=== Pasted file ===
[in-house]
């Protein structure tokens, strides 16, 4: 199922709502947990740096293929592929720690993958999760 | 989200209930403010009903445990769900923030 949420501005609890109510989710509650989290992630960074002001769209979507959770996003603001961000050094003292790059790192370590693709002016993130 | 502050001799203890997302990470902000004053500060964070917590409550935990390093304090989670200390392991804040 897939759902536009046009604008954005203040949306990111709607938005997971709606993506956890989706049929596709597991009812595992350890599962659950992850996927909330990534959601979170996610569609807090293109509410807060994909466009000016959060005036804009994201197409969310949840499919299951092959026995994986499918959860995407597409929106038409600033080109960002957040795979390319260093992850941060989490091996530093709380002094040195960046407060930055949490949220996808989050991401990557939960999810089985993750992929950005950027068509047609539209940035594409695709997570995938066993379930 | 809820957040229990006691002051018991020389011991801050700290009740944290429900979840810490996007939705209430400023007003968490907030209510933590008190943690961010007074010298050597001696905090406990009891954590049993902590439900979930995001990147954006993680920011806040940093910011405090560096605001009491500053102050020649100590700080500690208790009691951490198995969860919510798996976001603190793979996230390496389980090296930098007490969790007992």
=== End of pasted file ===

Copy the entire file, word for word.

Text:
[in-house]
């Protein structure tokens, strides 16, 4: 199922709502947990740096293929592929720690993958999760 | 989200209930403010009903445990769900923030 949420501005609890109510989710509650989290992630960074002001769209979507959770996003603001961000050094003292790059790192370590693709002016993130 | 502050001799203890997302990470902000004053500060964070917590409550935990390093304090989670200390392991804040 897939759902536009046009604008954005203040949306990111709607938005997971709606993506956890989706049929596709597991009812595992350890599962659950992850996927909330990534959601979170996610569609807090293109509410807060994909466009000016959060005036804009994201197409969310949840499919299951092959026995994986499918959860995407597409929106038409600033080109960002957040795979390319260093992850941060989490091996530093709380002094040195960046407060930055949490949220996808989050991401990557939960999810089985993750992929950005950027068509047609539209940035594409695709997570995938066993379930 | 809820957040229990006691002051018991020389011991801050700290009740944290429900979840810490996007939705209430400023007003968490907030209510933590008190943690961010007074010298050597001696905090406990009891954590049993902590439900979930995001990147954006993680920011806040940093910011405090560096605001009491500053102050020649100590700080500690208790009691951490198995969860919510798996976001603190793979996230390496389980090296930098007490969790007992």